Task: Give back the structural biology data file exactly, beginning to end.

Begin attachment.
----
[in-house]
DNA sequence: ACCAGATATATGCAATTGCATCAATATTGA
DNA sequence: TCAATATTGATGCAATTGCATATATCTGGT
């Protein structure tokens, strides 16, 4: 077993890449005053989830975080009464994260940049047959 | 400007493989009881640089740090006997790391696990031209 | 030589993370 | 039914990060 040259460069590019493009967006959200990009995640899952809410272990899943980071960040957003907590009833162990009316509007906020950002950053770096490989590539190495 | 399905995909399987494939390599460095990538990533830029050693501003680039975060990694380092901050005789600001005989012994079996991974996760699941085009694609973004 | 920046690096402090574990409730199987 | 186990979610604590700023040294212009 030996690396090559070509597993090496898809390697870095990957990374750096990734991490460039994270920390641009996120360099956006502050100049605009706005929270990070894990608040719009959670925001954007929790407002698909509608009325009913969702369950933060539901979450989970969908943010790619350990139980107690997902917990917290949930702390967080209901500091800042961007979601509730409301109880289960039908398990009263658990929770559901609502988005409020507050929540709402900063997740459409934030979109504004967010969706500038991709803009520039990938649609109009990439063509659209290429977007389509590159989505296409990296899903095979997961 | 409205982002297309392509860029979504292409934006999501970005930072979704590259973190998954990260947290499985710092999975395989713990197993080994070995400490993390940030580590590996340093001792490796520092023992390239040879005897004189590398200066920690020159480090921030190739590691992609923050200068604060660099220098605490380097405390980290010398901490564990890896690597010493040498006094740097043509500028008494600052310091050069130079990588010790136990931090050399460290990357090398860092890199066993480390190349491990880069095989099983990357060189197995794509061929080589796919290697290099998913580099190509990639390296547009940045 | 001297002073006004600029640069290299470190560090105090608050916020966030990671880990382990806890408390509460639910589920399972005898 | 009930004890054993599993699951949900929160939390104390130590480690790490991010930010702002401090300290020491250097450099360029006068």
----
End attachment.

[in-house]
DNA sequence: ACCAGATATATGCAATTGCATCAATATTGA
DNA sequence: TCAATATTGATGCAATTGCATATATCTGGT
């Protein structure tokens, strides 16, 4: 077993890449005053989830975080009464994260940049047959 | 400007493989009881640089740090006997790391696990031209 | 030589993370 | 039914990060 040259460069590019493009967006959200990009995640899952809410272990899943980071960040957003907590009833162990009316509007906020950002950053770096490989590539190495 | 399905995909399987494939390599460095990538990533830029050693501003680039975060990694380092901050005789600001005989012994079996991974996760699941085009694609973004 | 920046690096402090574990409730199987 | 186990979610604590700023040294212009 030996690396090559070509597993090496898809390697870095990957990374750096990734991490460039994270920390641009996120360099956006502050100049605009706005929270990070894990608040719009959670925001954007929790407002698909509608009325009913969702369950933060539901979450989970969908943010790619350990139980107690997902917990917290949930702390967080209901500091800042961007979601509730409301109880289960039908398990009263658990929770559901609502988005409020507050929540709402900063997740459409934030979109504004967010969706500038991709803009520039990938649609109009990439063509659209290429977007389509590159989505296409990296899903095979997961 | 409205982002297309392509860029979504292409934006999501970005930072979704590259973190998954990260947290499985710092999975395989713990197993080994070995400490993390940030580590590996340093001792490796520092023992390239040879005897004189590398200066920690020159480090921030190739590691992609923050200068604060660099220098605490380097405390980290010398901490564990890896690597010493040498006094740097043509500028008494600052310091050069130079990588010790136990931090050399460290990357090398860092890199066993480390190349491990880069095989099983990357060189197995794509061929080589796919290697290099998913580099190509990639390296547009940045 | 001297002073006004600029640069290299470190560090105090608050916020966030990671880990382990806890408390509460639910589920399972005898 | 009930004890054993599993699951949900929160939390104390130590480690790490991010930010702002401090300290020491250097450099360029006068």